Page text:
Average25th Percentile50th Percentile75th Percentile
Loan Amount$152,685$102,500$125,000$182,500
Property Values$206,318$107,500$157,500$235,000
Average LTV81.4%
Percent Refinance73%
Pct of Refis Cashout7.6%

Mortgage loan options available in Michigan include fixed-rate mortgages, adjustable-rate mortgages, home equity loans, and home equity lines of credit. Within these categories, you can find many variations. Focus your research by deciding upfront what's most important to you: the best interest rate or the lowest possible payment? Or would you rather keep your overall interest expenses low? Admittedly, getting the lowest mortgage loan rate in The Great Lake State takes some discipline. Finding lenders and mortgage options are important steps, but you also have to feel comfortable evaluating your choices. Fortunately, MortgageLoan.com has the tools to help. You can use our site to compare mortgage rates by loan type or credit profile, calculate payments, learn how different mortgage loans amortize, and, most importantly, find Michigan brokers and lenders. The process will be the same, whether you're buying an urban loft in Detroit, or refinancing a lakeside mansion.


Rate Map for Michigan

Our Michigan Rate Map shows the mortgage rates borrowers have been getting in different parts of the state. Each “balloon” represents a single mortgage loan where the borrower has chosen to discretely share their loan information.

Clicking on individual markers lets you see the mortgage rates other Michigan borrowers have been able to get with different credit scores, loan-to-value ratios, loan amounts and other factors. The list of options at left can be used to narrow down your choices.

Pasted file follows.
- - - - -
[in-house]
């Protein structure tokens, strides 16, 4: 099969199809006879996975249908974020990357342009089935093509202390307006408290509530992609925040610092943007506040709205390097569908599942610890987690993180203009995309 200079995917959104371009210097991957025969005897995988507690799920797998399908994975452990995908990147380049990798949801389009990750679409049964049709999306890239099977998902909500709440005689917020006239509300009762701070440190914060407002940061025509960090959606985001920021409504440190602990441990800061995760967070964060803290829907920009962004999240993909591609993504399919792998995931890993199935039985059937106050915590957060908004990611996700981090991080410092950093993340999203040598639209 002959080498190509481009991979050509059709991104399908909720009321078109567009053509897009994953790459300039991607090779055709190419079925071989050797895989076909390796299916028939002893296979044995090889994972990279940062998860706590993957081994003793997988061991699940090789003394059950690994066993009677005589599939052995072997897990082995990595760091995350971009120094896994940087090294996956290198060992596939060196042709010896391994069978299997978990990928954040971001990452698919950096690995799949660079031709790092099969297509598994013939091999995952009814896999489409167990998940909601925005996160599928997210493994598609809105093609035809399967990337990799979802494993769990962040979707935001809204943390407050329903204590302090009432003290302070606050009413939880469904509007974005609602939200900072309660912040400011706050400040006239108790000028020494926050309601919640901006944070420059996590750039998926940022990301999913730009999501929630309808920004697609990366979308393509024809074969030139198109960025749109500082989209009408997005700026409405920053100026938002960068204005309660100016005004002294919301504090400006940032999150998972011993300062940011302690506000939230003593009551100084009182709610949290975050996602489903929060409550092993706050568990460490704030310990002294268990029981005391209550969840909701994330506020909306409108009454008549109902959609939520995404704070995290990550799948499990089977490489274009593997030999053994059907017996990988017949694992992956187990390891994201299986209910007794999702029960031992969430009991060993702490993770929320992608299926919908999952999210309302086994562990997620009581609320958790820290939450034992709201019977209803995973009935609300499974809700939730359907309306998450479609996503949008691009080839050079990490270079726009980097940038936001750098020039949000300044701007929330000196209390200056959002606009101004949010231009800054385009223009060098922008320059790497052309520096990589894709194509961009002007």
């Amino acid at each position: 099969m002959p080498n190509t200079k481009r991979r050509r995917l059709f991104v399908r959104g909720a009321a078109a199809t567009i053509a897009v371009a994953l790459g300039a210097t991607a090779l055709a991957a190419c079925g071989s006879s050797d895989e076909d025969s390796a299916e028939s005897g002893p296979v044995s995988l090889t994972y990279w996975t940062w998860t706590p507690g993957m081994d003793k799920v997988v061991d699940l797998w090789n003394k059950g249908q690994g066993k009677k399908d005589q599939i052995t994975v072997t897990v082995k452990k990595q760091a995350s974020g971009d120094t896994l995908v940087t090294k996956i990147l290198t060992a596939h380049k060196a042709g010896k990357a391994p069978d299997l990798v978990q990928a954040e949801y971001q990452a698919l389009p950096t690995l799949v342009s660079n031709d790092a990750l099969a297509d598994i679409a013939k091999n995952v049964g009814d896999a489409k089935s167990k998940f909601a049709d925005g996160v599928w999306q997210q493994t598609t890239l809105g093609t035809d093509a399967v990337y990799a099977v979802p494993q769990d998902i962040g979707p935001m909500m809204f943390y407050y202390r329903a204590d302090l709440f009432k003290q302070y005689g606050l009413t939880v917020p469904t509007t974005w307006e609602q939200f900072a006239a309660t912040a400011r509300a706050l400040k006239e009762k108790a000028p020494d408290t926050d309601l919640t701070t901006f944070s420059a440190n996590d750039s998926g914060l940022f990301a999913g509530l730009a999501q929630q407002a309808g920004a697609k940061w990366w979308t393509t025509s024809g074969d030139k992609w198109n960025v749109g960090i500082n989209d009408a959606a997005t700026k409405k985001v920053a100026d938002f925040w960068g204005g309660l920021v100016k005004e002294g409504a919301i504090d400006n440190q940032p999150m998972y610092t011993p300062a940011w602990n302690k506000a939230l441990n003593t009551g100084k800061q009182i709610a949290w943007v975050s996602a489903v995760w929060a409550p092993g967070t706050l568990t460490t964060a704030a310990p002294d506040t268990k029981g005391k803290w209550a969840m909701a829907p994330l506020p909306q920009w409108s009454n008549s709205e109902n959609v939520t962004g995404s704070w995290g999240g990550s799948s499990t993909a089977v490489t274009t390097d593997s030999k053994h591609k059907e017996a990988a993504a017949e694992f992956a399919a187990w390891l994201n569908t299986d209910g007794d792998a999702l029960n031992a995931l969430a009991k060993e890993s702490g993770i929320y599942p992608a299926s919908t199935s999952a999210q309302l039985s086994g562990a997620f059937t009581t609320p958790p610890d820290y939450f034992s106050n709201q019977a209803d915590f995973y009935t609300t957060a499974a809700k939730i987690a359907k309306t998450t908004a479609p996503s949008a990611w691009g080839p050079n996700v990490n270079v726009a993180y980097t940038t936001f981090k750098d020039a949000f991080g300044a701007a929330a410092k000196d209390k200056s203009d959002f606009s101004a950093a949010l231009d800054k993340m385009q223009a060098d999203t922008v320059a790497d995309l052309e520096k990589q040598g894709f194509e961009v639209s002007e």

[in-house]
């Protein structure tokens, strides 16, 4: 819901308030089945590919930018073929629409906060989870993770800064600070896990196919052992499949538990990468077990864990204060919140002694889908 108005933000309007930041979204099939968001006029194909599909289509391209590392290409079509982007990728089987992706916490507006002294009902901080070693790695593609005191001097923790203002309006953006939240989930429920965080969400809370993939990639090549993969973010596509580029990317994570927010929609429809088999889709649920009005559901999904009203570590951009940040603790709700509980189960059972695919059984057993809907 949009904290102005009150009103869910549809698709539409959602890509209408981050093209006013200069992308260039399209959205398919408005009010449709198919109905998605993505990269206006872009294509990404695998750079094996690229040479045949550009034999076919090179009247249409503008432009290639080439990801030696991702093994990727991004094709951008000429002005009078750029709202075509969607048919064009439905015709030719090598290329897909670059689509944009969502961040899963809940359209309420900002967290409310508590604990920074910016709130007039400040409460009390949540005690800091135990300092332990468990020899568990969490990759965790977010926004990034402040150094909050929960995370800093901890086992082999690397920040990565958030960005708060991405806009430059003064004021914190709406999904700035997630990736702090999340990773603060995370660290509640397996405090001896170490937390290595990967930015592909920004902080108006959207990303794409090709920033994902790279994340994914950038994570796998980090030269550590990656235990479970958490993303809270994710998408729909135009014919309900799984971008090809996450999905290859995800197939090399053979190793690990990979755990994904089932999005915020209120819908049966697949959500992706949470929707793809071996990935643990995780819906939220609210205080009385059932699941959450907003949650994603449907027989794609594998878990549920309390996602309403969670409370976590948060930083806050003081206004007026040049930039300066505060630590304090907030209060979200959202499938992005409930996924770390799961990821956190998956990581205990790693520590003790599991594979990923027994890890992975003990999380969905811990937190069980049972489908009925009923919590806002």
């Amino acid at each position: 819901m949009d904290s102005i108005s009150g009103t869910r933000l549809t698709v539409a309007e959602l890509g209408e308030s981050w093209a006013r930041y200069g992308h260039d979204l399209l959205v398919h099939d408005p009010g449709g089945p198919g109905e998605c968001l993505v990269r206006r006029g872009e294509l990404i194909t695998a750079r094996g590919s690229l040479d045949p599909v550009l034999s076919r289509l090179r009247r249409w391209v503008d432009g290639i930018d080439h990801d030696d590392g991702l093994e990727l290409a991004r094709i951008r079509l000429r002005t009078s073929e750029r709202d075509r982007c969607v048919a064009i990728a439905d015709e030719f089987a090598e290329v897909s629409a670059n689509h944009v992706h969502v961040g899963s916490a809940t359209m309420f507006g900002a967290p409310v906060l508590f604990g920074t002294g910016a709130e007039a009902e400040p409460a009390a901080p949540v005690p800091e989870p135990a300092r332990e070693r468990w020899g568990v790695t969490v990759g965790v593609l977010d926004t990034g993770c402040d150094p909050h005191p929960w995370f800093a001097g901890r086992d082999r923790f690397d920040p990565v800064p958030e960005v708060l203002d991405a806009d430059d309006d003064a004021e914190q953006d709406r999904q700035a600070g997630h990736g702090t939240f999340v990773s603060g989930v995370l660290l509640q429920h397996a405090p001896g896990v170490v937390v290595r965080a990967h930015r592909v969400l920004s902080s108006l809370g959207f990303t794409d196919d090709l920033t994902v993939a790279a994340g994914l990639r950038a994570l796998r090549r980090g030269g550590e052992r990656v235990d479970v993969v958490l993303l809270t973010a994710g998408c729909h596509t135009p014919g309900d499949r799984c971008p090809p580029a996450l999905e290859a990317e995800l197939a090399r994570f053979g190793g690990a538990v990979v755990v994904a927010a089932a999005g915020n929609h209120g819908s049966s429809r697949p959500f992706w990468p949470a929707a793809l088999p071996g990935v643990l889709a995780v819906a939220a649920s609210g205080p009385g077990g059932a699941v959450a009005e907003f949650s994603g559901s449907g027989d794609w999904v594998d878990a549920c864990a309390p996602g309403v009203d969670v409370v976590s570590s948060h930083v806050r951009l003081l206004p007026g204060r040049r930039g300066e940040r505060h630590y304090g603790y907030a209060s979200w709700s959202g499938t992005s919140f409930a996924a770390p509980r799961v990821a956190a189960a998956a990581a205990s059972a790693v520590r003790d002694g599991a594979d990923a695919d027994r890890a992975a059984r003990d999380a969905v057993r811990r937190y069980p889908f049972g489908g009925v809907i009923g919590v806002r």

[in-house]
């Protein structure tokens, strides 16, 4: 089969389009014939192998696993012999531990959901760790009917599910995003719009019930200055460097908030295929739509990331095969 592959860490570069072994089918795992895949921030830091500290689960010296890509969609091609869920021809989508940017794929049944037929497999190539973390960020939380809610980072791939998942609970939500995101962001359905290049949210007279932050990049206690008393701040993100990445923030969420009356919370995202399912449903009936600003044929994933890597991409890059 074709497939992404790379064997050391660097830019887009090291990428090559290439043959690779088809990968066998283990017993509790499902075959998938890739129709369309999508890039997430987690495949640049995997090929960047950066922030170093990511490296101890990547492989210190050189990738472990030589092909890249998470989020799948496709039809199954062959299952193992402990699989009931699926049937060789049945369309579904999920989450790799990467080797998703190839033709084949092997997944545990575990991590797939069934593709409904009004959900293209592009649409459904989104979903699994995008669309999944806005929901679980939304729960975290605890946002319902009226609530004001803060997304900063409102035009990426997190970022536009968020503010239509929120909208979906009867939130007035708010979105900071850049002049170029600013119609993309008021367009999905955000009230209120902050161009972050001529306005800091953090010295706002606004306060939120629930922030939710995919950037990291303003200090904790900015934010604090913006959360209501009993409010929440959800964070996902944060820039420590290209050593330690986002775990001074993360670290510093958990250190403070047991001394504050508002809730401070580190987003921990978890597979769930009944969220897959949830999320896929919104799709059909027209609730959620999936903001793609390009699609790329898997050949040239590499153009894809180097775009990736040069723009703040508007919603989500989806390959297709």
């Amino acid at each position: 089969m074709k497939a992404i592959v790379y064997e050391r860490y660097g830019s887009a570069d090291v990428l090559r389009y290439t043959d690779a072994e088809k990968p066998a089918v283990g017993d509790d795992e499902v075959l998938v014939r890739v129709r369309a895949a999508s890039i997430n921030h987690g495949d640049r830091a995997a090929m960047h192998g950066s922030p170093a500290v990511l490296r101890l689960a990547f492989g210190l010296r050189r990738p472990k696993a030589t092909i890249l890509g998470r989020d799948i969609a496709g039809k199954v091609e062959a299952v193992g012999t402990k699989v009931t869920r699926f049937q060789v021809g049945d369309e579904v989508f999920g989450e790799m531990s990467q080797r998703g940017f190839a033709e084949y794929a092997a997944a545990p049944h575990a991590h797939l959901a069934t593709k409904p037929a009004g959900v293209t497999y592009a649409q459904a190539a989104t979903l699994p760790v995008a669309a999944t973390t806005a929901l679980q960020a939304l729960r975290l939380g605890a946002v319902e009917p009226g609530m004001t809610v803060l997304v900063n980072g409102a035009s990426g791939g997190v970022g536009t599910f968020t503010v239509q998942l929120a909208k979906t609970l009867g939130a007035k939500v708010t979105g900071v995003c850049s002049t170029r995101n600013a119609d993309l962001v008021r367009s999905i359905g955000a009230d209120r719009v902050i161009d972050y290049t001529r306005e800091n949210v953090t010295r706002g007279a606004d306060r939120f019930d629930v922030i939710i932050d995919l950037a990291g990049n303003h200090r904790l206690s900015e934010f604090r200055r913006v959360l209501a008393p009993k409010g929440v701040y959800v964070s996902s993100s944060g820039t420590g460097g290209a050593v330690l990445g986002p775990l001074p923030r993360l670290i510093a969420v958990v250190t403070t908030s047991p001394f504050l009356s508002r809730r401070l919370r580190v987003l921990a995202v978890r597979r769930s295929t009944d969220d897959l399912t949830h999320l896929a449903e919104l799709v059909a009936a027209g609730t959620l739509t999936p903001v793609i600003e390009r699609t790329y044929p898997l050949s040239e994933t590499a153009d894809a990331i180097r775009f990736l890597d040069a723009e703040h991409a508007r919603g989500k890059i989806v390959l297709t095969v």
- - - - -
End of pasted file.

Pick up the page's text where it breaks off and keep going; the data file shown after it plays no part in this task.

Like to join in? If you recently obtained or refinanced a mortgage and would like to share your rate information anonymously, just click on “Share Your Rate” above the map and fill out the boxes indicated. Your fellow borrowers will appreciate it!

Click here to view the Rate Map

 NOTE: MortgageLoan.com cannot guarantee the accuracy of the data provided as it is submitted by our visitors.


If you're already a mortgage borrower, you might be interested in consolidating debt, funding a home remodel, or lowering your mortgage payment. Refinancing can accomplish any one of these objectives. Consolidating, or funding home improvement, both require a cash-out refinance; this means borrowing more than you owe on your current mortgage. To do this, you must have equity in your home. If you'd like a lower payment, you'll have to refinance to a lower interest rate, or lengthen your loan's maturity. Refinancing to a lower rate will save you the most in the long run.

Overview of Mortgage Loans

  • Fixed-rate mortgages have a set interest rate, set payment amount, and set maturity date, at which time all of the debt is paid off. Most fixed-rate mortgages are repaid over 30 years, but some borrowers prefer the lower rate, 15-year programs.
  • Adjustable-rate mortgages begin with a low monthly payment. After a specified period of time, the mortgage loan rate and payment are adjusted regularly, so that the rate tracks with a benchmark index such as LIBOR.
  • Home equity loans have fixed interest. • HELOCs have adjustable interest rates, often tied to the prime rate.

How to Review Your Options

As a Michigan resident, you can take these steps to get the best possible mortgage loan rate:

  1. Review market rates
  2. Run the numbers for various loan types
  3. Browse Michigan lenders and brokers
  4. Call brokers and lenders, submit applications, receive quotes

Informed comparison shopping will help you find the best rate on your mortgage loan or mortgage refinance in Michigan. You'll know, for example, to look out for differences in loan structure and upfront payments of points, rather than simply comparing programs by the monthly payment. Also, don't assume that you'll be offered a lender's lowest advertised rate; these are reserved for borrowers with above-average credit. If you have bad credit, it might be helpful to review Michigan rates by credit quality and loan type here.

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